Setting up a new home is hard enough in your current city, but what if you're planning an out of town move? We're here to help, and our first insider report is on Boston. From necessities to entertainment, from renting to buying, here's what it really costs to live in the Hub.
A few months back, on a foggy March afternoon, I was flipping through Sunset magazine when I discovered Teahouse Studio—an adorable little studio in Berkeley that is home to three innovative and creative female artists, as well as a workshop and a co-working space for Bay Area creative types (or anyone who loves tea, collaborative learning, and conversation).
There have been a lot of studies done on the value of "third spaces" — places that aren't home and aren't work where one can go and essentially feel at ease. They're valued for building a sense of community, a sense of self, and for encouraging creativity and the free exchange of ideas.
Today's How-To is the Extended Version of Wednesday's post (How to Make a Hammered Light with John Gleeson Connolly) and we hope it will ignite your weekend craving to get back to your garage and rewire those old extension cords into inventive little lights.
Flax is a highly nutritious omega-3-rich seed. It grows on lush knee-high stalks with pretty periwinkle colored flowers that open in the daytime and close at night. Flax plants are a beautiful ornamental plant with several practical applications.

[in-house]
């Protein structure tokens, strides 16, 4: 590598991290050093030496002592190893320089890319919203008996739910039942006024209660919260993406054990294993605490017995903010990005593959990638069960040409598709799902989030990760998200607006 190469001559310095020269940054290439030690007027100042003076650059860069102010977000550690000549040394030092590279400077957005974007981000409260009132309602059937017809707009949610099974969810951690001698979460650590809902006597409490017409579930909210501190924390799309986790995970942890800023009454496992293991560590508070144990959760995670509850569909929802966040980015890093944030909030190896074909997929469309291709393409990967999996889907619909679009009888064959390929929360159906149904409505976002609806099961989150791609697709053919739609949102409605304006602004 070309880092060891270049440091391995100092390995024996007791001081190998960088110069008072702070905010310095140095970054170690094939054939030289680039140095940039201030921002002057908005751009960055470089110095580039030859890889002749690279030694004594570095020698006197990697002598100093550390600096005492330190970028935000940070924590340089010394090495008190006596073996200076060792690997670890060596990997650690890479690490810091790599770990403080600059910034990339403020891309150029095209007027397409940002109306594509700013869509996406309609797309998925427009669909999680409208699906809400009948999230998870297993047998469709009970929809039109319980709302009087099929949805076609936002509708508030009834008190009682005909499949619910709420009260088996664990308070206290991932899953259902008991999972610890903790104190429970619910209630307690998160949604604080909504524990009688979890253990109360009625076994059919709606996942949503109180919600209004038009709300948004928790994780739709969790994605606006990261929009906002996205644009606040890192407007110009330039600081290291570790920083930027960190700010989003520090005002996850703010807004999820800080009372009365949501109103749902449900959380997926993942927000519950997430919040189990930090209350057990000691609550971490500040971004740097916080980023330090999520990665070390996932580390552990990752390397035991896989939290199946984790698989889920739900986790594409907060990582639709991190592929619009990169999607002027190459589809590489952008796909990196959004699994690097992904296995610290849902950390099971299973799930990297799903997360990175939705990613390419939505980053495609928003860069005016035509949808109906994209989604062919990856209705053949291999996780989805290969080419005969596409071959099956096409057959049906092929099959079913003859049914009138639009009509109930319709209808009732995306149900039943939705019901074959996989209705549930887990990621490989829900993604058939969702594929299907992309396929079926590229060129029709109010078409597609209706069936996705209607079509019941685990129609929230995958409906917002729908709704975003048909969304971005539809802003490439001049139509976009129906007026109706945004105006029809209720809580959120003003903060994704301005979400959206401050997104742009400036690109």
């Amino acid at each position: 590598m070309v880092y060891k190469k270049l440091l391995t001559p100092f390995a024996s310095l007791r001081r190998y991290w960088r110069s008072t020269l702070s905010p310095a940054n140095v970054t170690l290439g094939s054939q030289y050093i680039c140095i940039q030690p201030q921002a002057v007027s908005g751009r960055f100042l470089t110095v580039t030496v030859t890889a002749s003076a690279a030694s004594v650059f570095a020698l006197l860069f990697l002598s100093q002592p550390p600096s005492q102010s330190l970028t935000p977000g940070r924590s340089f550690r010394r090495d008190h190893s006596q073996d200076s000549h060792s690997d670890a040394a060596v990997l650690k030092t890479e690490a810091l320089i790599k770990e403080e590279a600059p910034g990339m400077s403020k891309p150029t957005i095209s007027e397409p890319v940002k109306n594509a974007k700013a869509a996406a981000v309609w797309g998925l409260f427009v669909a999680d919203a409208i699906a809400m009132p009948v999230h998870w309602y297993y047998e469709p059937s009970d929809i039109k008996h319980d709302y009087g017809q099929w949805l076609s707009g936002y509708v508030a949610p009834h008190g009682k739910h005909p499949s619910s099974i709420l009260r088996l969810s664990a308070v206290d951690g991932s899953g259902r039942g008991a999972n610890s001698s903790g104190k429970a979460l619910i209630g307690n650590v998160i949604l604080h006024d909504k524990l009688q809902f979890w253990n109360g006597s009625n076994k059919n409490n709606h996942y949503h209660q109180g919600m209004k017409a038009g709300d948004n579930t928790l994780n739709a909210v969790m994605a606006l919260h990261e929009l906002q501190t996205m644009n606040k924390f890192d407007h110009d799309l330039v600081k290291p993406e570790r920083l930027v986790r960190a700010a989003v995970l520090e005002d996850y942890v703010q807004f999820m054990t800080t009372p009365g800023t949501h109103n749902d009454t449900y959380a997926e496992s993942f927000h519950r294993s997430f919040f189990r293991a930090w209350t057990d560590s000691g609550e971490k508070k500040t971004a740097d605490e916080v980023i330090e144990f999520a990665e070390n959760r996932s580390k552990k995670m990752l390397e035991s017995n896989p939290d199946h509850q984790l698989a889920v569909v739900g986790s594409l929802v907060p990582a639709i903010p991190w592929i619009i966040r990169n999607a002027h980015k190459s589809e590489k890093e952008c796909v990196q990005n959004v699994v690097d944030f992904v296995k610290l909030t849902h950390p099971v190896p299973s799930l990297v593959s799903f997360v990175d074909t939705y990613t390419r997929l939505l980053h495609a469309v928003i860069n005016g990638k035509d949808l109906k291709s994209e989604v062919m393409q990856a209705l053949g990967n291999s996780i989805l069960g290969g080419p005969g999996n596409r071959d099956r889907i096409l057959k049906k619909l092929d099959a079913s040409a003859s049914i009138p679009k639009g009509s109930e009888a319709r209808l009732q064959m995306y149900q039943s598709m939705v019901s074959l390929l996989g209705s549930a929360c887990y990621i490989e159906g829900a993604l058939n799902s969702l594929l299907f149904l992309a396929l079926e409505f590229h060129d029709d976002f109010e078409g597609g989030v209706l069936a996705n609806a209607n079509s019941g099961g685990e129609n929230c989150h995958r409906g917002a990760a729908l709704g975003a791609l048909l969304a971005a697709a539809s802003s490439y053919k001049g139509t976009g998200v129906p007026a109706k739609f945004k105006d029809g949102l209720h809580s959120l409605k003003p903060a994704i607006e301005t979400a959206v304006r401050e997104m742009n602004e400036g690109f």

During the warmer months, strolling through the farmer's market is an appealing way to spend an afternoon but don't forget that a variety of local produce is available all year round. Your local market sellers are also an excellent resource for learning about the plants that will work best during the winter in your area. Keeping an abundance of fresh fruits and vegetables in your home will encourage healthy eating and like house plants and flowers, it can add beauty and life to your space.
Despite being one borough in a big city, Brooklyn has much to offer those who want to live green. Our Brooklyn coverage this year included a few Green Tours, a shout-out to two Brooklyn companies selling amazing wares, and a look at some inspirational outdoor spaces courtesy of our Small, Cool Outdoors contest. Brooklyn really wowed us this year.
Etsy recently made an inspiring video about Liberty Tool Company, a shop located in a small town in Maine. Founded by H.G. "Skip" Brack in 1976, the first floor is dedicated to used tools that Brack salvages and resells at affordable prices. He hopes that by offering artists & craftsmen the tools they need, he will help to support a sustainable local economy. Check out the video:
Perennial Plate's latest video visits three different farmers—Annie Novak from Eagle Street Rooftop Farm in Greenpoint, Abu Talib from Taqwa Community Farm in the Bronx, and Jack Algiere from the Stone Barns Center—who make real food happen around New York City. If you're a local, this is definitely worth a watch!